The First Battle was the only time King Thingol led his forces into battle outside of his realm in the entirety of the First Age of the Sun. Afterwards, the Elves of Doriath fought defensively, guarding their borders and the important river crossings nearby.[6]

Years of the Sun

A Sindarin flutist of Doriath, by Losse elda

When the Ñoldor returned to Middle-earth at the turn of the Years of the Trees and Sun, Thingol refused to allow them in Doriath, with the exception of the children of Finarfin, who were related to him by his brother Olwë.

When later Men arrived in Beleriand, they were also refused entry, but at Finrod's request Thingol gave his permission for the People of Haleth to dwell in Brethil, they then allied themselves with Doriath and aided in its defense.[8]

Throughout the rest of the First Age, while the Ñoldor fought their wars with Morgoth, Doriath stood inviolate and generally aloof, refusing to take part in the wars. Ultimately, however, King Thingol was pulled into the doom surrounding the Ñoldor as was told in the Lay of Leithian, when Beren, son of Barahir and lord of the First House of Men, passed through the Girdle as Melian had foretold, and arrived in Neldoreth.[9]

Realizing that his beloved daughter Lúthien had fallen in love with Beren, King Thingol decreed that he would not allow them to marry unless Beren would undertake a quest to recover a Silmaril from the Dark Lord Morgoth, and so began the Quest for the Silmaril. During the Quest, the Wolf Carcharoth also breached the Girdle, but Thingol, Beren, and Thingol's captains Beleg and Mablung hunted and killed the beast.[9]

At the end of this, Thingol ended up in possession of one of the Silmarils. Beren and Lúthien, wedded together by fate and returning from the dead, left Doriath to live in Ossiriand. After the Nírnaeth Arnoediad, only three elven kingdoms remained: Nargothrond, Gondolin, and Doriath.[10] Nargothrond fell soon after, as told in the Narn i Chîn Húrin (Tale of the Children of Hurin).[11]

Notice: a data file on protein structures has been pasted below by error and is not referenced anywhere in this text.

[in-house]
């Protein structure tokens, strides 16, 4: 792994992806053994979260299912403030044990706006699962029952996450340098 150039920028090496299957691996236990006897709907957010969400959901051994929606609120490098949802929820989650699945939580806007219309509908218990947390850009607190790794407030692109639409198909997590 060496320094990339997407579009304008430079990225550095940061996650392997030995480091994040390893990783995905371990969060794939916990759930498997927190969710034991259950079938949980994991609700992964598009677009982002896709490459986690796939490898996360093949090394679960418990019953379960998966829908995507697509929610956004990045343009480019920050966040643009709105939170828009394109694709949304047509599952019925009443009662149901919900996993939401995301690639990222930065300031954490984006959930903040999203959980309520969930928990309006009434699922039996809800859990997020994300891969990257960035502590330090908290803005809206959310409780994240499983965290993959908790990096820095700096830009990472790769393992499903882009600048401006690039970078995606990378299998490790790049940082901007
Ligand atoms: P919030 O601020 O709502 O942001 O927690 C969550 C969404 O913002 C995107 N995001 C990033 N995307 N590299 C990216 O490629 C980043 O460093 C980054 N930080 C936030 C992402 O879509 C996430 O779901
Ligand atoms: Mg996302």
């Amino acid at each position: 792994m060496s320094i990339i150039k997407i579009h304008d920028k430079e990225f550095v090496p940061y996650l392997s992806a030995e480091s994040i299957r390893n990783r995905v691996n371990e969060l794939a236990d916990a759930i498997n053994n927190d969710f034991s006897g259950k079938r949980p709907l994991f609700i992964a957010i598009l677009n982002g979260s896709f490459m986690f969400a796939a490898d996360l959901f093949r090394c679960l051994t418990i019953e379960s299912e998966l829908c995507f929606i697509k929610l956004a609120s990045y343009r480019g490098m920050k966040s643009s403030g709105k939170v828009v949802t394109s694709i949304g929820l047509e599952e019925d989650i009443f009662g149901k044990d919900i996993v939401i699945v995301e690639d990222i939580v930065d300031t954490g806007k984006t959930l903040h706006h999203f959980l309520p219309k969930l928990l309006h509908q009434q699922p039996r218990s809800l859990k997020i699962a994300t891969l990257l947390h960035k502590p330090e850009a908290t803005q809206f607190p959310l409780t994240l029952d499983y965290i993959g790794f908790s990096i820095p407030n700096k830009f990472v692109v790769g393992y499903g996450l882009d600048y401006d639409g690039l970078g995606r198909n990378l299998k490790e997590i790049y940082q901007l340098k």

Fearing that the cruel Easterlings would enthral her only son, Túrin of HithlumMorwen sent him to Doriath where he would be safe until he came of age, when he fled from the land. Later Morwen and his sister Niënor lived there, until they were lost.[11]

Húrin, captured at the Nírnaeth Arnoediad and released from Angband after the death of his son Túrin, recovered the Nauglamír from the ruin of Nargothrond. Traveling to Doriath, he threw it at the feet of Thingol in spite. Melian rebuked him, and Húrin, cured of the madness of Morgoth by Melian, presented the Nauglamír to Thingol before leaving Doriath, and vanishing from history.[11]

Sack of Doriath

Thingol, now in possession of the greatest work of the Elves (a Silmaril of Fëanor) and Dwarves (the Nauglamír) decided to merge the two. He convinced a large company of smiths from Nogrod to attempt to remake the Nauglamír to incorporate the Silmaril, which they succeed in doing. Once the work was completed, and the joint works of Elves and Dwarves sat glittering before Thingol, he moved to take it and put it on. The Dwarves stopped him, demanding it in payment. Thingol rebuked them with haughty words, at which the Dwarves slew him. The Dwarves attempted to escape Doriath, but most were killed and the Nauglamír recovered. After Thingol's death, Melian departed Doriath in grief and withdrew her power from Doriath, resulting in the protective Girdle ending. After telling Mablung to send word to Beren, she left Middle-earth and returned to Valinor. Doriath now lay undefended.[12]

Two Dwarves returned from Doriath and told a twisted version of the events to their king in Nogrod. The Dwarves of Nogrod then raised an army and assaulted Doriath in retaliation. The slaughter was great on both sides, but the Dwarves ended up victorious. Menegroth was ransacked, many of its people killed, and the Dwarves began the long trek for home laden with the spoils of war, including the Nauglamír. At the Battle of Sarn Athrad, they were ambushed by a force of Green Elves led by Beren who, with the aid of the Ents of Ossiriand, annihilated the Dwarven force and recovered the Silmaril.[12]